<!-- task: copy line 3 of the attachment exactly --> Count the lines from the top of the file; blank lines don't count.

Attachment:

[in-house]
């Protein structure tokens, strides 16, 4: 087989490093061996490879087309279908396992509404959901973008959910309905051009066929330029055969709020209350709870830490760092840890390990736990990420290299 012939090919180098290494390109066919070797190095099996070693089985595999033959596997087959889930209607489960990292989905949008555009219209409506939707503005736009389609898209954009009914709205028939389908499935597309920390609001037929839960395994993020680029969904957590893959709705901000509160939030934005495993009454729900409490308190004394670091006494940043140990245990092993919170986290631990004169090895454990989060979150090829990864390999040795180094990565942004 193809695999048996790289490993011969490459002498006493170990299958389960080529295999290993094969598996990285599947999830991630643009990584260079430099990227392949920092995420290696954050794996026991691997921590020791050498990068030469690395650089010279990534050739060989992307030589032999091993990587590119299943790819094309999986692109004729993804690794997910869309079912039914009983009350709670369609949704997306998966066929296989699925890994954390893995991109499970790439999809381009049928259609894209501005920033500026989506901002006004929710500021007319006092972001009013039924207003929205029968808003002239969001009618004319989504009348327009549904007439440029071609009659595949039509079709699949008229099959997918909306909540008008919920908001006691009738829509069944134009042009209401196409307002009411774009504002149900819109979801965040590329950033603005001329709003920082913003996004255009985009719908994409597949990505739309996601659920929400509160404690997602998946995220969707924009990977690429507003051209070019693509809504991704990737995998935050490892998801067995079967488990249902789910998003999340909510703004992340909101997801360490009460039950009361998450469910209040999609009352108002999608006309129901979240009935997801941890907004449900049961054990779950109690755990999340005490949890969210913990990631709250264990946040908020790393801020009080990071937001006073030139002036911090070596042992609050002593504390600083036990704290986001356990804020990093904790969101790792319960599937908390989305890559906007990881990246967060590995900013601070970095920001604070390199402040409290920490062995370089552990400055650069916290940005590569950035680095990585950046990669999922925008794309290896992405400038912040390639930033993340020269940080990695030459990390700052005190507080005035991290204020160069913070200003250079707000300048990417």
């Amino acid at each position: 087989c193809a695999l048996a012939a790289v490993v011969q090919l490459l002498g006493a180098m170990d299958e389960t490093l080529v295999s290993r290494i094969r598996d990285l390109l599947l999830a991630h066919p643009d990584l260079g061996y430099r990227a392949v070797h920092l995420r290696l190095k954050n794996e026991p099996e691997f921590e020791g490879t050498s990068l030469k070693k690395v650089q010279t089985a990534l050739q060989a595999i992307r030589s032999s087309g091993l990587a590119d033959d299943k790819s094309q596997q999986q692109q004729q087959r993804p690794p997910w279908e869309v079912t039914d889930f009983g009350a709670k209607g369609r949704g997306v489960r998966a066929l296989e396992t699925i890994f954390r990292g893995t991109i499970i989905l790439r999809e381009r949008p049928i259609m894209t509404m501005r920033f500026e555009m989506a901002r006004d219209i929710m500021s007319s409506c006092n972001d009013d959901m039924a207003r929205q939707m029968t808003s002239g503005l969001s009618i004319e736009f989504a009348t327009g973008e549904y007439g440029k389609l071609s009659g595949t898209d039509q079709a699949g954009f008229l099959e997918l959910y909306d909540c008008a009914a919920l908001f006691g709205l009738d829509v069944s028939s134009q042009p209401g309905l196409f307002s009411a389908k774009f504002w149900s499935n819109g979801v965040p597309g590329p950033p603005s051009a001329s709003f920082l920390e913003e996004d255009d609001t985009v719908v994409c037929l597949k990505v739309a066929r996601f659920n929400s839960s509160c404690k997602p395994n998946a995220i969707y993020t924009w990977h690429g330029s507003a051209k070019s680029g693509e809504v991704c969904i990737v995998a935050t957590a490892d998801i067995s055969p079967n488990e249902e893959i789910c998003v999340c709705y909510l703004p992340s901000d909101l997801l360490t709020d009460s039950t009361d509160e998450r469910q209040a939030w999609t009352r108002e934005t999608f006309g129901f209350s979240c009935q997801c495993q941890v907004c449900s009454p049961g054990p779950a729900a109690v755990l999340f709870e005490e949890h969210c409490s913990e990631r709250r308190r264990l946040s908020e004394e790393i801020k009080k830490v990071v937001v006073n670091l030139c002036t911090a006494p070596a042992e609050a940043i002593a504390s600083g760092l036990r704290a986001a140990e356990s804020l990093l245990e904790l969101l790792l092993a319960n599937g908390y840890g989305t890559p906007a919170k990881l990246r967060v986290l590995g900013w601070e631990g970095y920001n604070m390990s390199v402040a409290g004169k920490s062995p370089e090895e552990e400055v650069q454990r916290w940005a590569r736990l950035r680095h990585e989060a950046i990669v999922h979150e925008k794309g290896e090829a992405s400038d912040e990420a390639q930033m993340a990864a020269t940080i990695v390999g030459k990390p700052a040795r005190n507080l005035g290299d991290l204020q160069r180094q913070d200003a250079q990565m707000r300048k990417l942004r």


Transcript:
């Amino acid at each position: 087989c193809a695999l048996a012939a790289v490993v011969q090919l490459l002498g006493a180098m170990d299958e389960t490093l080529v295999s290993r290494i094969r598996d990285l390109l599947l999830a991630h066919p643009d990584l260079g061996y430099r990227a392949v070797h920092l995420r290696l190095k954050n794996e026991p099996e691997f921590e020791g490879t050498s990068l030469k070693k690395v650089q010279t089985a990534l050739q060989a595999i992307r030589s032999s087309g091993l990587a590119d033959d299943k790819s094309q596997q999986q692109q004729q087959r993804p690794p997910w279908e869309v079912t039914d889930f009983g009350a709670k209607g369609r949704g997306v489960r998966a066929l296989e396992t699925i890994f954390r990292g893995t991109i499970i989905l790439r999809e381009r949008p049928i259609m894209t509404m501005r920033f500026e555009m989506a901002r006004d219209i929710m500021s007319s409506c006092n972001d009013d959901m039924a207003r929205q939707m029968t808003s002239g503005l969001s009618i004319e736009f989504a009348t327009g973008e549904y007439g440029k389609l071609s009659g595949t898209d039509q079709a699949g954009f008229l099959e997918l959910y909306d909540c008008a009914a919920l908001f006691g709205l009738d829509v069944s028939s134009q042009p209401g309905l196409f307002s009411a389908k774009f504002w149900s499935n819109g979801v965040p597309g590329p950033p603005s051009a001329s709003f920082l920390e913003e996004d255009d609001t985009v719908v994409c037929l597949k990505v739309a066929r996601f659920n929400s839960s509160c404690k997602p395994n998946a995220i969707y993020t924009w990977h690429g330029s507003a051209k070019s680029g693509e809504v991704c969904i990737v995998a935050t957590a490892d998801i067995s055969p079967n488990e249902e893959i789910c998003v999340c709705y909510l703004p992340s901000d909101l997801l360490t709020d009460s039950t009361d509160e998450r469910q209040a939030w999609t009352r108002e934005t999608f006309g129901f209350s979240c009935q997801c495993q941890v907004c449900s009454p049961g054990p779950a729900a109690v755990l999340f709870e005490e949890h969210c409490s913990e990631r709250r308190r264990l946040s908020e004394e790393i801020k009080k830490v990071v937001v006073n670091l030139c002036t911090a006494p070596a042992e609050a940043i002593a504390s600083g760092l036990r704290a986001a140990e356990s804020l990093l245990e904790l969101l790792l092993a319960n599937g908390y840890g989305t890559p906007a919170k990881l990246r967060v986290l590995g900013w601070e631990g970095y920001n604070m390990s390199v402040a409290g004169k920490s062995p370089e090895e552990e400055v650069q454990r916290w940005a590569r736990l950035r680095h990585e989060a950046i990669v999922h979150e925008k794309g290896e090829a992405s400038d912040e990420a390639q930033m993340a990864a020269t940080i990695v390999g030459k990390p700052a040795r005190n507080l005035g290299d991290l204020q160069r180094q913070d200003a250079q990565m707000r300048k990417l942004r």